The doctoral program is distinctive for its focus on alternatives. What are some of them? Worker cooperatives in Oakland, social centers in Italy, autonomous systems of justice in Guerrero, community gardens in Detroit, occupied self-managed factories in Argentina, "good government" of the Zapatistas, buen vivir (good life) and plurinationalism in Bolivia, participatory democracy in Kerala, solidarity economics of Mondragon, participatory economics in Winnipeg, pedagogy of the block in African-American communities, alternative environmentalism in Afro-Colombian river regions, legal pluralism, autonomy of migration, marginalized medical practices in South Asia, solidarity unionism in New York City, communal agriculture in Malawi, shack dweller democracy in South Africa, Copwatch in LA, biodiversity in Brazil, restorative justice in Ohio, knowledge commons and globalization, independent media, and autonomous food systems in Japan, are only some of the examples of postcapitalist possibilities. There are so many more, and one of the responsibilities of our students is to discover them.
The program is distinctive in its emphasis on:
- Postcapitalist analysis of historical alternatives in the present
- Global social movements and lost revolutionary treasures
- Issues of colonialism, globalization, development
- Anarchist, Marxist, feminist theoretical perspectives
- Political ecology
- Integration of activism and scholarship: developing research skills in activist ethnography, intercultural translation, and emancipatory research
Many classes include a research component, and the doctoral dissertation is based on activist ethnographic research. Activist ethnographic frameworks include participatory and collaborative research approaches as well as more recent research techniques and strategies associated with militant research and co-research approaches.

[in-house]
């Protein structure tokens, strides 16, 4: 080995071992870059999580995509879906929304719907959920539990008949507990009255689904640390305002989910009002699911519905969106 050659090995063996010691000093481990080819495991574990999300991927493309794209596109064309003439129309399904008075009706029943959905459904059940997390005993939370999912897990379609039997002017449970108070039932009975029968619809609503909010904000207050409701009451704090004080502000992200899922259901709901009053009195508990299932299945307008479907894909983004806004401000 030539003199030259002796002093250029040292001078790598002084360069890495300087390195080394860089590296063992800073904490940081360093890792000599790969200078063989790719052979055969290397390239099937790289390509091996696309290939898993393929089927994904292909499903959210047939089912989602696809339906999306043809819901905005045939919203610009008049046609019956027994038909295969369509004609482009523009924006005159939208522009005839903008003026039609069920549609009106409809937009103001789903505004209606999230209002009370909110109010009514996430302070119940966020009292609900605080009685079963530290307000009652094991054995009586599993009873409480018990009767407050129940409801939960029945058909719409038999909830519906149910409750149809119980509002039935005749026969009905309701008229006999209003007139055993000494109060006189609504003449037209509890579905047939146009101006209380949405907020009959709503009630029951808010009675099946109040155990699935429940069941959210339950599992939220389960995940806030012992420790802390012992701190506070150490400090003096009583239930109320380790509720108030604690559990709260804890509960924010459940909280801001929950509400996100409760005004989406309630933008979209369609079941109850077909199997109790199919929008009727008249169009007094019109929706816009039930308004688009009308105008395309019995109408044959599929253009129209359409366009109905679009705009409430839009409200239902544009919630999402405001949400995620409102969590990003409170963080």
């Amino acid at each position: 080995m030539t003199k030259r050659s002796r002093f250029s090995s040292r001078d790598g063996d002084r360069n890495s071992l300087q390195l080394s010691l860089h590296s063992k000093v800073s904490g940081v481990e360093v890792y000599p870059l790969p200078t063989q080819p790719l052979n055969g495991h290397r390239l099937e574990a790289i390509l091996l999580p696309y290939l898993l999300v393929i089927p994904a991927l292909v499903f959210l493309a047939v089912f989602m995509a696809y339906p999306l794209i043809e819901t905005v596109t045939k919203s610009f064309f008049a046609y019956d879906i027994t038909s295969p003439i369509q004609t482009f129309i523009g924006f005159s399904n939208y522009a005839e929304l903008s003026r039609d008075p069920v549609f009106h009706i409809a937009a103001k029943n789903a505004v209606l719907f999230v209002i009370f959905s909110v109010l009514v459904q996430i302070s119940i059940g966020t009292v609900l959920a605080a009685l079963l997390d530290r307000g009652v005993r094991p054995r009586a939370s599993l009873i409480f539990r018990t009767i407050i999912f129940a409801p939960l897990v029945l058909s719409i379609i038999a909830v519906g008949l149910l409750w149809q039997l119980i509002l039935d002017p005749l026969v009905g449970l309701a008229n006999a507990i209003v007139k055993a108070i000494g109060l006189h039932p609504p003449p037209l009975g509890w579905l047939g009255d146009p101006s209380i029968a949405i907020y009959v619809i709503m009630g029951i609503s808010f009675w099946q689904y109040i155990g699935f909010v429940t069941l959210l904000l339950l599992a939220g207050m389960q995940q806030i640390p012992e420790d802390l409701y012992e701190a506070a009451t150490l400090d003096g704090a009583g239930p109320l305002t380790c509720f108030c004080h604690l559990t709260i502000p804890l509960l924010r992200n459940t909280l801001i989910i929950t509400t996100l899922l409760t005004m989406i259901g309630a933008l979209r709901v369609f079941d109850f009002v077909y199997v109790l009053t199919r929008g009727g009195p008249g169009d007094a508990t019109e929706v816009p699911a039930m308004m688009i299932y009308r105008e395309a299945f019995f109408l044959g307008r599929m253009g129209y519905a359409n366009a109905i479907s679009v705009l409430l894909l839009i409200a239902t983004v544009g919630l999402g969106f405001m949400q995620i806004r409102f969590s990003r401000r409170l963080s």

Students may pursue a part-time course of study in consultation with their academic advisor.
PhD Admissions Requirements
Entry into the PhD program in Anthropology and Social Change requires a master's degree. Students with an MA from another school or from another department at CIIS may require up to one additional year of coursework as part of their PhD program. Students with an MA in Anthropology and Social Change from CIIS do not require additional coursework.
The Anthropology and Social Change PhD concentration is a residential program. We are interested in creating a convivial community of scholars, not competitive academics; we believe in educating intellectuals and not professionals. We believe that professors and students are co-learners, and that learning, and knowledge production, is a participatory, inclusive, and horizontal process. Our program is probably not the best fit for those who want to be taught in the vertical space of a traditional classroom. Rather, this is a unique and inspiring place for activist scholars who are passionate about co-creating knowledge that is useful, relevant, and integral.
Applicants must meet the general admissions requirements of the Institute. In addition, two letters of recommendation, one from an academic advisor or someone familiar with the applicant's ability to do academic work, and one from a supervisor in a recent professional or volunteer setting, are required. Applicants are also asked to include a recent sample of scholarly writing. The required autobiographical statement should describe significant events in the applicant's life that have led to the decision to pursue admission to this department. A goal statement that includes areas of academic interest should be included.
Admission to the PhD Program without an MA in Anthropology from CIIS
Students entering the PhD program without an MA in Anthropology and Social Change from CIIS are required to take an additional 12 to 15 units of MA-level coursework within the Anthropology and Social Change Program. Students may require an additional year in which to complete these courses.
Once students are admitted, advisors will facilitate the drafting of a tailored curriculum contract that incorporates these additional courses and suggests a timeline. These additional courses include three of the following five courses:
- Ideas for Action: Social Theory for Radical Change
- Global Social Movements
- Unthinking Social Science
- Radical Theory
- Radical Political Economy